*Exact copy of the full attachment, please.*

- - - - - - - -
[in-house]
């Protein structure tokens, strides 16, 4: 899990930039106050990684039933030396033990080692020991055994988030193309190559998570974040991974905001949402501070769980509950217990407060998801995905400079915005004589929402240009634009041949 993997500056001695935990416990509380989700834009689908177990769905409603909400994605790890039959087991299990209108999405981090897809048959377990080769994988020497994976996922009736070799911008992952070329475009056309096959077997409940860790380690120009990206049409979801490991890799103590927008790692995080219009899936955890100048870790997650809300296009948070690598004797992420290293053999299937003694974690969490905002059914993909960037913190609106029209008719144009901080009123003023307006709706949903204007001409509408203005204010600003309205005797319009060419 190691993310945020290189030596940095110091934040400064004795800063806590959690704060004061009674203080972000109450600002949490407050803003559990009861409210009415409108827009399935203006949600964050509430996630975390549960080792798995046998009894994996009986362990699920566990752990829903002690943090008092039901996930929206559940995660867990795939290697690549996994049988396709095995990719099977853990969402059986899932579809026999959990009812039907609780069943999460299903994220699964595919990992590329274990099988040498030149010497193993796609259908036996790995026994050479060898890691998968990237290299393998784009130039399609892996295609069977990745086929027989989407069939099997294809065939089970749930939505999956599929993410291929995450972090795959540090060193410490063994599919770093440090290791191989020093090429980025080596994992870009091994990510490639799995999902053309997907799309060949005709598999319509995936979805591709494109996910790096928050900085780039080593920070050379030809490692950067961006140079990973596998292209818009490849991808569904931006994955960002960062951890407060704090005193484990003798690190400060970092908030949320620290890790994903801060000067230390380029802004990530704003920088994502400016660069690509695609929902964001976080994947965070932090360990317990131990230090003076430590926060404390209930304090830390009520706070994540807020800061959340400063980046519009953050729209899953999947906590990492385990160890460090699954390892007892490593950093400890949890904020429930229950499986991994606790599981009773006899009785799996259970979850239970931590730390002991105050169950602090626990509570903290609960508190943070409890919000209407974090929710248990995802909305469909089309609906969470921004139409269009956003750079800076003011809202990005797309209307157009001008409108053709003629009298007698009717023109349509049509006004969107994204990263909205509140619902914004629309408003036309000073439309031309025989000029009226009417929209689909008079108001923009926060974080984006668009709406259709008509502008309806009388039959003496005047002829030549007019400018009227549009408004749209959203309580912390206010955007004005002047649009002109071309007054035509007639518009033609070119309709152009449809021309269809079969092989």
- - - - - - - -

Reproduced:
[in-house]
């Protein structure tokens, strides 16, 4: 899990930039106050990684039933030396033990080692020991055994988030193309190559998570974040991974905001949402501070769980509950217990407060998801995905400079915005004589929402240009634009041949 993997500056001695935990416990509380989700834009689908177990769905409603909400994605790890039959087991299990209108999405981090897809048959377990080769994988020497994976996922009736070799911008992952070329475009056309096959077997409940860790380690120009990206049409979801490991890799103590927008790692995080219009899936955890100048870790997650809300296009948070690598004797992420290293053999299937003694974690969490905002059914993909960037913190609106029209008719144009901080009123003023307006709706949903204007001409509408203005204010600003309205005797319009060419 190691993310945020290189030596940095110091934040400064004795800063806590959690704060004061009674203080972000109450600002949490407050803003559990009861409210009415409108827009399935203006949600964050509430996630975390549960080792798995046998009894994996009986362990699920566990752990829903002690943090008092039901996930929206559940995660867990795939290697690549996994049988396709095995990719099977853990969402059986899932579809026999959990009812039907609780069943999460299903994220699964595919990992590329274990099988040498030149010497193993796609259908036996790995026994050479060898890691998968990237290299393998784009130039399609892996295609069977990745086929027989989407069939099997294809065939089970749930939505999956599929993410291929995450972090795959540090060193410490063994599919770093440090290791191989020093090429980025080596994992870009091994990510490639799995999902053309997907799309060949005709598999319509995936979805591709494109996910790096928050900085780039080593920070050379030809490692950067961006140079990973596998292209818009490849991808569904931006994955960002960062951890407060704090005193484990003798690190400060970092908030949320620290890790994903801060000067230390380029802004990530704003920088994502400016660069690509695609929902964001976080994947965070932090360990317990131990230090003076430590926060404390209930304090830390009520706070994540807020800061959340400063980046519009953050729209899953999947906590990492385990160890460090699954390892007892490593950093400890949890904020429930229950499986991994606790599981009773006899009785799996259970979850239970931590730390002991105050169950602090626990509570903290609960508190943070409890919000209407974090929710248990995802909305469909089309609906969470921004139409269009956003750079800076003011809202990005797309209307157009001008409108053709003629009298007698009717023109349509049509006004969107994204990263909205509140619902914004629309408003036309000073439309031309025989000029009226009417929209689909008079108001923009926060974080984006668009709406259709008509502008309806009388039959003496005047002829030549007019400018009227549009408004749209959203309580912390206010955007004005002047649009002109071309007054035509007639518009033609070119309709152009449809021309269809079969092989």